Use of bipolar energy for transurethral resection of bladder tumors: Pathologic considerations

David S. Wang, Vincent G. Bird, Victoria Y. Leonard, Stephen J. Plumb, Badrinath Konety, Richard D. Williams, Howard N. Winfield

Research output: Contribution to journalArticlepeer-review

61 Scopus citations


Background and Purpose: Bipolar electrocautery has recently been introduced as a modality for transurethral resection of bladder tumors (TURBT). The primary benefits of bipolar TURBT stem from the use of saline irrigant rather than glycine or water. TURBT should be conducted in a fashion such that the resected tissue can be used for proper grading and staging, so excessive cauterization of the tissue should be avoided. In this study, we compared the pathologic characteristics of bladder tumor specimens resected with bipolar versus standard monopolar energy to determine specimen quality. Patients and Methods: Bipolar TURBT (Gyrus Medical Inc., Maple Grove, MN) was performed in 11 patients. Pathologic specimens were compared with the specimens from 11 patients who had previously undergone standard monopolar TURBT. Resected tissue was examined by a pathologist who recorded tumor size, grade, location, presence of muscularis propria, presence of muscle invasion, and final diagnosis. The pathologist also determined the degree of cautery artifact in each specimen. The pathologist was blinded to the form of electrocautery used and the clinical diagnosis. Results: Transurethral resection with bipolar electrocautery was carried out without difficulty or complication in all cases. Similarly, there were no complications in resection by standard monopolar electrocautery. The bladder tumor chips obtained with bipolar TURBT were smaller because of the smaller size of the bipolar loop. However, this did not interfere with the pathologic assessment. There were no significant pathologic differences between specimens according to the type of cautery used. A large degree of cautery artifact was noted in the tissue of larger tumors resected using both monopolar and bipolar electrocautery. However, the incidence and degree of cautery artifact were similar in the two groups. No trends between tumor location and degree of cautery effect were noted. The pathologist had no difficulty reaching a full and proper diagnosis in all cases involving either form of electrocautery. Conclusions: Bipolar electrocautery is well suited for TURBT. Bladder tissue obtained from bipolar TURBT is of the same histologic quality as that obtained from standard monopolar TURBT and provides the urologist with a reliable and complete diagnosis.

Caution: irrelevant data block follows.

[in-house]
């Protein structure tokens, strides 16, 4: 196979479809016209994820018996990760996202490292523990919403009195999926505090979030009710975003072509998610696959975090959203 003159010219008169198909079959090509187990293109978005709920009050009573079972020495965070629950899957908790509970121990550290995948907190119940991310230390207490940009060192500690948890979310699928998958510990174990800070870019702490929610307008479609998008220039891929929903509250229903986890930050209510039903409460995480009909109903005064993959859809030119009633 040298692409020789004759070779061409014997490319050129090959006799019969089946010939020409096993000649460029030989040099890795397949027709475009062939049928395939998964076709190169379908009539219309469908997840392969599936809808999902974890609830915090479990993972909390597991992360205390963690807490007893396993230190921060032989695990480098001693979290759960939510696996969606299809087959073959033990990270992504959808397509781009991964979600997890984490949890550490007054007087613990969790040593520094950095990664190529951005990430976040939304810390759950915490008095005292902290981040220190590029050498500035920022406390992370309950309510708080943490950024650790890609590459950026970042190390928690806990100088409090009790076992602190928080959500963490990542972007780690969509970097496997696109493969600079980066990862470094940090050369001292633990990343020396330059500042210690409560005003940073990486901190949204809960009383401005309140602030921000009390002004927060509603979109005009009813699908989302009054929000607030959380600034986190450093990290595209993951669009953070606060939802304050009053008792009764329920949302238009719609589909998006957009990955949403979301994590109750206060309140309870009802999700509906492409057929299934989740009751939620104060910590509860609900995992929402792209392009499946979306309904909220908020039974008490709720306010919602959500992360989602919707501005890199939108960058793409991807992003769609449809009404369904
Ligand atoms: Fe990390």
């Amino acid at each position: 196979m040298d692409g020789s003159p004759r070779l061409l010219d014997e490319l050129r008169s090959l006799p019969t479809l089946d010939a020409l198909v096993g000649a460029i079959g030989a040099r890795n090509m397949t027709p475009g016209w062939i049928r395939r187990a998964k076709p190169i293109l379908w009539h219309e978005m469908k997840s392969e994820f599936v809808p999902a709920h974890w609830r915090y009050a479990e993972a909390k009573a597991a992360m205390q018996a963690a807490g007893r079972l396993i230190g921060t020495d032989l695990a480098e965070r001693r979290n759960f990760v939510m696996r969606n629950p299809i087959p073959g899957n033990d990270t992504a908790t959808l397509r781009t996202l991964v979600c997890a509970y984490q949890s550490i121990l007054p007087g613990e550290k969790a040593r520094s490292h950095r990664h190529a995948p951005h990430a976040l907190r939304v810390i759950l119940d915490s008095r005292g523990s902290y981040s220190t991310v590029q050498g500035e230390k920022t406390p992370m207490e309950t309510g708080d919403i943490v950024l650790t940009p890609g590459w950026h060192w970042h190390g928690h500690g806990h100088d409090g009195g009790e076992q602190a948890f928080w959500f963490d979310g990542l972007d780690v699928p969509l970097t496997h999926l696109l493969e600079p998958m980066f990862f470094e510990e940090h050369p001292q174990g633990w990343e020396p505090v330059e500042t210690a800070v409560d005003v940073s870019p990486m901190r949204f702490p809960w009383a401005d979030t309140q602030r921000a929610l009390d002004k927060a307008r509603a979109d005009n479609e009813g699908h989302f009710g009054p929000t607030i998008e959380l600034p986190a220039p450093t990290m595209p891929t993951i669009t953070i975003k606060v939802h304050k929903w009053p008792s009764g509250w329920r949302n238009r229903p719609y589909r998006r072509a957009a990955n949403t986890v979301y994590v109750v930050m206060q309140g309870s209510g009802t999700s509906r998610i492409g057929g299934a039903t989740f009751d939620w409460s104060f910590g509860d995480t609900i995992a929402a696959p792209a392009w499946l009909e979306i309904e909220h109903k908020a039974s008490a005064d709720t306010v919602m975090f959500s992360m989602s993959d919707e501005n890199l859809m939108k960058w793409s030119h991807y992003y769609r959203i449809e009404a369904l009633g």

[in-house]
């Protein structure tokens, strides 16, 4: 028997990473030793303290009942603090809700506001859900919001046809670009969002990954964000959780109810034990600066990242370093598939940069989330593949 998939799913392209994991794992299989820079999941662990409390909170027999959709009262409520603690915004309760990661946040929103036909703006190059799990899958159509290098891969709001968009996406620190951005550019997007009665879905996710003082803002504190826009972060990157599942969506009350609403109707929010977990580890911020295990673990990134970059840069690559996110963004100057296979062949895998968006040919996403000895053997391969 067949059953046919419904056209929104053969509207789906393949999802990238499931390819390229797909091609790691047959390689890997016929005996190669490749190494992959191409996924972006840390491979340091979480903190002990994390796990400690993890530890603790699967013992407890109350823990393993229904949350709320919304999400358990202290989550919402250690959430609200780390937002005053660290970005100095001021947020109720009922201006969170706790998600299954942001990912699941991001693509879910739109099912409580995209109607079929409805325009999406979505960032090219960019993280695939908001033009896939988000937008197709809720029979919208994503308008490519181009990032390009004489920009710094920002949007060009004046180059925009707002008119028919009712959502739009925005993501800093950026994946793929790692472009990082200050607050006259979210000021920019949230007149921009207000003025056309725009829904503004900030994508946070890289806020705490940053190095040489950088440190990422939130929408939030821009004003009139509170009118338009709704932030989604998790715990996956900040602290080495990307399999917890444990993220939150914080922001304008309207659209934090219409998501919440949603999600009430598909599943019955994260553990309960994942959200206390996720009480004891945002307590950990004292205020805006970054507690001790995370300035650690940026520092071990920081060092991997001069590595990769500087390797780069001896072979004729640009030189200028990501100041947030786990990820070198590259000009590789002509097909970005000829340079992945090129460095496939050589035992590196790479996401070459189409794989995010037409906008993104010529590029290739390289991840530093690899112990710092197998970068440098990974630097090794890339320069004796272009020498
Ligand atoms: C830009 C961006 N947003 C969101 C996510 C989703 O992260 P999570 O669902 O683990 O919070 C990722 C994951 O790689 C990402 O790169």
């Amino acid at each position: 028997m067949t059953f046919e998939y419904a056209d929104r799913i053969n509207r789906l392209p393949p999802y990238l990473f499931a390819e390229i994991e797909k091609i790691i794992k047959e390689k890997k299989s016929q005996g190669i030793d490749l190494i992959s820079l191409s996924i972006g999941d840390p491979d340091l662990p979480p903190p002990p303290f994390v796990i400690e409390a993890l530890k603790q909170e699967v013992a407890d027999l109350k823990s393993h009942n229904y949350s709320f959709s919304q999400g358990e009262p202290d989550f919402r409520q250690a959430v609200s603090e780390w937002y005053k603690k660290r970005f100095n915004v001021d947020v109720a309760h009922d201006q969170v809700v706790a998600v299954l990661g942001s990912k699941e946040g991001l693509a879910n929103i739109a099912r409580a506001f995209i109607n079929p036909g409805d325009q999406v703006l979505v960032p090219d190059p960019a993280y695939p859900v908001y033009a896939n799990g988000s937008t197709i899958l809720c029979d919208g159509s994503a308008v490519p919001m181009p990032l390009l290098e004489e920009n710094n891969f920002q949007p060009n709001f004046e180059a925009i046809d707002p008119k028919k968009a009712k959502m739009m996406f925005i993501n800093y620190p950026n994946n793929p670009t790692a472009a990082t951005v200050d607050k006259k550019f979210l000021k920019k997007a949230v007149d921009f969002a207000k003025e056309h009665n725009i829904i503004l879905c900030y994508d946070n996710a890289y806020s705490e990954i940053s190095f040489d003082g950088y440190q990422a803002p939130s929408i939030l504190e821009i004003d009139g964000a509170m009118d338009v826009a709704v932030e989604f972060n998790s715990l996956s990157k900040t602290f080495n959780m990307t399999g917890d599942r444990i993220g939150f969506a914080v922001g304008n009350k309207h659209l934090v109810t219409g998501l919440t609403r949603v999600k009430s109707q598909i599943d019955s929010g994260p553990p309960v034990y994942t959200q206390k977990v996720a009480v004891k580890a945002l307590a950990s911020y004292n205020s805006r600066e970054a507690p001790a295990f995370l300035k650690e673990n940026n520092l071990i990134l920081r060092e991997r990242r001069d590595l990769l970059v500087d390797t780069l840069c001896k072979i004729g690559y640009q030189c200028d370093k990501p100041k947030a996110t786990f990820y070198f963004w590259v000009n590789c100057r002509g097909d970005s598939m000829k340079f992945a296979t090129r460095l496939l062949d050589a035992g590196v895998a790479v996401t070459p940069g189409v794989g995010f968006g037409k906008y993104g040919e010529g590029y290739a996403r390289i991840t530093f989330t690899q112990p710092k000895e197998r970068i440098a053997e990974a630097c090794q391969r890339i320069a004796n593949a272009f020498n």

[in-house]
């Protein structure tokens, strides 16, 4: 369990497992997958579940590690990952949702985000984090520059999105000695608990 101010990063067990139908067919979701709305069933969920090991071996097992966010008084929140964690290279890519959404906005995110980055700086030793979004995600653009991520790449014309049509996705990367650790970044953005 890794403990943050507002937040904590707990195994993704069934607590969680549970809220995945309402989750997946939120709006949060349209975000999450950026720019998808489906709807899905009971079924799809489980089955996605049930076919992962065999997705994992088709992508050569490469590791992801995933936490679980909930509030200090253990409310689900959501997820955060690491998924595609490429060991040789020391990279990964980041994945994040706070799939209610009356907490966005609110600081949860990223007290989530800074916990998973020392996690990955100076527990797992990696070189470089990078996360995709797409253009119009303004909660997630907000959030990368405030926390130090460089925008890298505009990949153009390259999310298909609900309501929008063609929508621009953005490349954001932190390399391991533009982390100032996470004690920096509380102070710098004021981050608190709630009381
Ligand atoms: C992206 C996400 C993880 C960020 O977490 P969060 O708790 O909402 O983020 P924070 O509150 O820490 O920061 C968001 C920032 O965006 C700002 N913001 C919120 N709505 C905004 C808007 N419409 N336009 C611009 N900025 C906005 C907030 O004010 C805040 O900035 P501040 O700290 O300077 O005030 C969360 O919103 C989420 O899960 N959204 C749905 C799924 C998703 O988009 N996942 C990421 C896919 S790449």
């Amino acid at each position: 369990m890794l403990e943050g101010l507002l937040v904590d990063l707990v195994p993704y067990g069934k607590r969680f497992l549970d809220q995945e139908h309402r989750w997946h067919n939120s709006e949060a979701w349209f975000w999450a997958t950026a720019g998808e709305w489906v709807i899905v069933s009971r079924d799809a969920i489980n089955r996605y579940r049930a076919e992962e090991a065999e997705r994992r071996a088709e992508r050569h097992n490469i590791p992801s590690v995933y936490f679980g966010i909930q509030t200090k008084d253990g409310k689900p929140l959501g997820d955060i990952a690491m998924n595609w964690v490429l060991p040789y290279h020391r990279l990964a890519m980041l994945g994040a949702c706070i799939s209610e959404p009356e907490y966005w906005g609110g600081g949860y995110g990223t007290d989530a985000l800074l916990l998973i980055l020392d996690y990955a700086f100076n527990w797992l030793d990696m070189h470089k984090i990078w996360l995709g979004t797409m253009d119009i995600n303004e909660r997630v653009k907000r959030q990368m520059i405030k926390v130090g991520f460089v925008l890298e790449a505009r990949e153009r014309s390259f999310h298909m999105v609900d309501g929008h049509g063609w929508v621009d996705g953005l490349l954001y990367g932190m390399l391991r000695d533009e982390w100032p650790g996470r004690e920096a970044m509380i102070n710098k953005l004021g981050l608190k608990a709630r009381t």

Original languageEnglish (US)
Pages (from-to)578-582
Number of pages5
JournalJournal of endourology
Issue number6
StatePublished - Aug 2004


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